Battle Between Craigslist, State AGs Gets Nuttier
I don't know about you, but I'm finding the whole showdown between Craigslist and the state attorneys general over online "adult" ads endlessly entertaining. In case you've been paying attention to actual news and somehow missed it, here's the story so far.
First, Craigslist caved in to the outcry over the alleged "Craigslist killer" and offered to make nominal changes to its racier listings, swapping "adult" for "escort" in the title and promising to do a better job of keeping out the $2 whores.
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No matter -- South Carolina Attorney General Henry McMaster still threatened to bring criminal charges against Craigslist if it didn't shut down all adult-oriented advertising in SC.
That prompted Craigslist CEO Jim Buckmaster to fire back with a blistering blog post, which included helpful links to 11 other sources of ads for not-exactly-legal prostitution in the Palmetto State, followed two days later by a lawsuit requesting a restraining order against McMaster.
(And if the whole McMaster/Buckmaster name similarity has you flummoxed, you're not alone. From now on I'll just refer to them as Masters of their Domains, No. 1 and No. 2.)
In response to the suit, MOD1 declares "a victory for law enforcement and for the people of South Carolina" [PDF]. Right. Just like the South declared victory at Appomattox in 1865.
Meanwhile, New York AG Andrew Cuomo is jumping feet first into this ho-down. State prosecutors just arrested seven people in Queens, accusing them of using Craigslist to advertise prostitution services and falsifying their records "to make payments for sex appear to be for clowns and balloons," according to the New York Times.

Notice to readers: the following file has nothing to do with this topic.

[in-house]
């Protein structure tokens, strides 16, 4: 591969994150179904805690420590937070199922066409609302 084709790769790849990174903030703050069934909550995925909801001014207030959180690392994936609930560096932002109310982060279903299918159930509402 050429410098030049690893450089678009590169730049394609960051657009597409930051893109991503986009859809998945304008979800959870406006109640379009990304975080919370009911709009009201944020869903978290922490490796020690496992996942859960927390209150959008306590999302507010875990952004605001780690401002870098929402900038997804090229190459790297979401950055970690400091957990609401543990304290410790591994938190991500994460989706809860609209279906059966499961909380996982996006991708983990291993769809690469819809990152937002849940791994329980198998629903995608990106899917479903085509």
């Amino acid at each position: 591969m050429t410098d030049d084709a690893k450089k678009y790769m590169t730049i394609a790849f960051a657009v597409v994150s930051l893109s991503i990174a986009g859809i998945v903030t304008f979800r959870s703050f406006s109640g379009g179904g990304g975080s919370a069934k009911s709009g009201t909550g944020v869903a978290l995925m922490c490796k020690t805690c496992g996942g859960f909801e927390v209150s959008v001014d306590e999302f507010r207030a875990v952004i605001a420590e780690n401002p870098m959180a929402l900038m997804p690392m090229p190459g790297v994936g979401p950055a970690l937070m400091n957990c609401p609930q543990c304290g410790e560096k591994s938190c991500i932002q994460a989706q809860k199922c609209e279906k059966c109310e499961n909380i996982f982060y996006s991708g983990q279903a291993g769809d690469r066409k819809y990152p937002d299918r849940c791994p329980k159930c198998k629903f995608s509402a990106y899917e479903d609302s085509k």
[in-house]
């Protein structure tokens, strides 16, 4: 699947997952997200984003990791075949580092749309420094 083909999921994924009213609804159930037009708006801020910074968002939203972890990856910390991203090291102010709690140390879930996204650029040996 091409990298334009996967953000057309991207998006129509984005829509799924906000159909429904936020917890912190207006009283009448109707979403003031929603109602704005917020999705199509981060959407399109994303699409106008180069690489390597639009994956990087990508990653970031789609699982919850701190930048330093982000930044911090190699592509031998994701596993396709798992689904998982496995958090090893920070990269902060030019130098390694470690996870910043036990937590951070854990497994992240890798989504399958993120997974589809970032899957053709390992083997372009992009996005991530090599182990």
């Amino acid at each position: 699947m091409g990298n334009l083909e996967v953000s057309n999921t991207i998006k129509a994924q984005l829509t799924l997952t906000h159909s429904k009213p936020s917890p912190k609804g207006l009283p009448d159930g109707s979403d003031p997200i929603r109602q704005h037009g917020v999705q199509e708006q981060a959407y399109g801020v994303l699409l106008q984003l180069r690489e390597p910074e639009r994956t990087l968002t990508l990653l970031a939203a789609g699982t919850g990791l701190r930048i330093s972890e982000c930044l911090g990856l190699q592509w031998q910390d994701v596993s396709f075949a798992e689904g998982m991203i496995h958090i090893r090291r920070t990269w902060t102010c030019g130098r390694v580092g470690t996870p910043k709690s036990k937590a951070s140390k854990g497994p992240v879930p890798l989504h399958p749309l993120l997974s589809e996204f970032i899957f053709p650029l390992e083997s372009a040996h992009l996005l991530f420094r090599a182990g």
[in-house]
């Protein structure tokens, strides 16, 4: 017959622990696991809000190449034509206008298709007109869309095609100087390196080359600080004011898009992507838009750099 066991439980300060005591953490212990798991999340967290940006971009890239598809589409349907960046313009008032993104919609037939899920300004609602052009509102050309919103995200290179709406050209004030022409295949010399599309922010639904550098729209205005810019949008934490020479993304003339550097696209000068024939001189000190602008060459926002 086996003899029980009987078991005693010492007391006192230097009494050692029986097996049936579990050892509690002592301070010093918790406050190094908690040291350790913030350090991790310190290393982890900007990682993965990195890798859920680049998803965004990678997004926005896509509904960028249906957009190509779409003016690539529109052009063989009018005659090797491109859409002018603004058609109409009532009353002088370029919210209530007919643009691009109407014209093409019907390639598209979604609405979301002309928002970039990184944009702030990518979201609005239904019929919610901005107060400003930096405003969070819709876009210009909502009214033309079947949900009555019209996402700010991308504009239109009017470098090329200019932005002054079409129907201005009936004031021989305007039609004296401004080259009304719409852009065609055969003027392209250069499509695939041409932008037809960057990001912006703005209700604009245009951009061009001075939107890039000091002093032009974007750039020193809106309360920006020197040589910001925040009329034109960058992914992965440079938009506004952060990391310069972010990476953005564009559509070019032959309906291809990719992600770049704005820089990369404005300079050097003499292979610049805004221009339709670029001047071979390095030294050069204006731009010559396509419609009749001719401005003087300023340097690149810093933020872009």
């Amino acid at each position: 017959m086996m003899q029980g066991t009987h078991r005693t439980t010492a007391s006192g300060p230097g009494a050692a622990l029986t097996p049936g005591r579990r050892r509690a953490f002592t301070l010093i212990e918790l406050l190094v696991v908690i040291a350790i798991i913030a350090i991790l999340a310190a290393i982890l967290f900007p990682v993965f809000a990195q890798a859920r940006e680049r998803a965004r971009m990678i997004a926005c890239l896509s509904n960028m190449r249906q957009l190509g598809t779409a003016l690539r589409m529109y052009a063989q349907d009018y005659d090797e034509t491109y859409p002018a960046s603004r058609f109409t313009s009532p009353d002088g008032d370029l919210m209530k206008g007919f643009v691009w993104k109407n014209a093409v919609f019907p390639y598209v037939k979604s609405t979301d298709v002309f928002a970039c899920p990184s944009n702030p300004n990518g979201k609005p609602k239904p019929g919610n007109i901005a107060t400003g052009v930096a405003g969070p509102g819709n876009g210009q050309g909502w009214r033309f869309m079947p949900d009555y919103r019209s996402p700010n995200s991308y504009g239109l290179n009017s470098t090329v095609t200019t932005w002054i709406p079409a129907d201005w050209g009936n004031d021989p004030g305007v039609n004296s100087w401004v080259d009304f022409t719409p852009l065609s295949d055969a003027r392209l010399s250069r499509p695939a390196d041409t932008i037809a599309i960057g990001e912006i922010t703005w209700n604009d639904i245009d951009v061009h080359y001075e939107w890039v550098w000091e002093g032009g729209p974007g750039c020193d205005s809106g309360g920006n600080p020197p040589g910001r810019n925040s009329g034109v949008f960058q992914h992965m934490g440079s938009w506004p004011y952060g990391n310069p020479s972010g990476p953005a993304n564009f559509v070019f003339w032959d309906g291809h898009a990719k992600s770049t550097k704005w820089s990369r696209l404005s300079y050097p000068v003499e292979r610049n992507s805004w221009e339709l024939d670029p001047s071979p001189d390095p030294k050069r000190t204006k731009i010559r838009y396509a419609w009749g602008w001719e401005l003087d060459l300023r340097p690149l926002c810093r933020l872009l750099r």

Hey Johnny, we've got an extraspecial treat for your birthday party this year: Suki and Carmelita are going to tie balloon animals with their tongues.
Personally, hookers don't bother me so much. But clowns? They totally creep me out. So Cuomo's crackdown on faux Bozos is a good thing, I think.
Meanwhile, Charleston's WCBD-TV news team dug up the owner of a low-country "adult companionship" service who advertises on Craigslist and goes by the name of "Jane." She denies being involved in anything illegal:
"Jane" says that her agency is not a prostitution ring and that she is licensed for entertainment by Charleston County like a strip club. She thinks all the ladies in the adult services section of Craigslist should be forced to get licenses. If they get arrested for misbehavior, she wants those licenses revoked. "Jane" says that her employees are typically in their early twenties and college students trying to make ends meet.
And if you'd like to your end to meet with theirs, it'll cost you another $200. Ba-dum-bump.
Thank you, I'll be here all week. Please remember to tip your waitresses.
Let's hope all parties involved in this foolish fandango continue to find new ways of making themselves look like tools. Because, like "Jane" and her colleagues, this story is the gift that keeps on giving -- provided you have enough cash.
Are you as amused by the Craigslist controversy as I am? Post your thoughts below or e-mail me: firstname.lastname@example.org.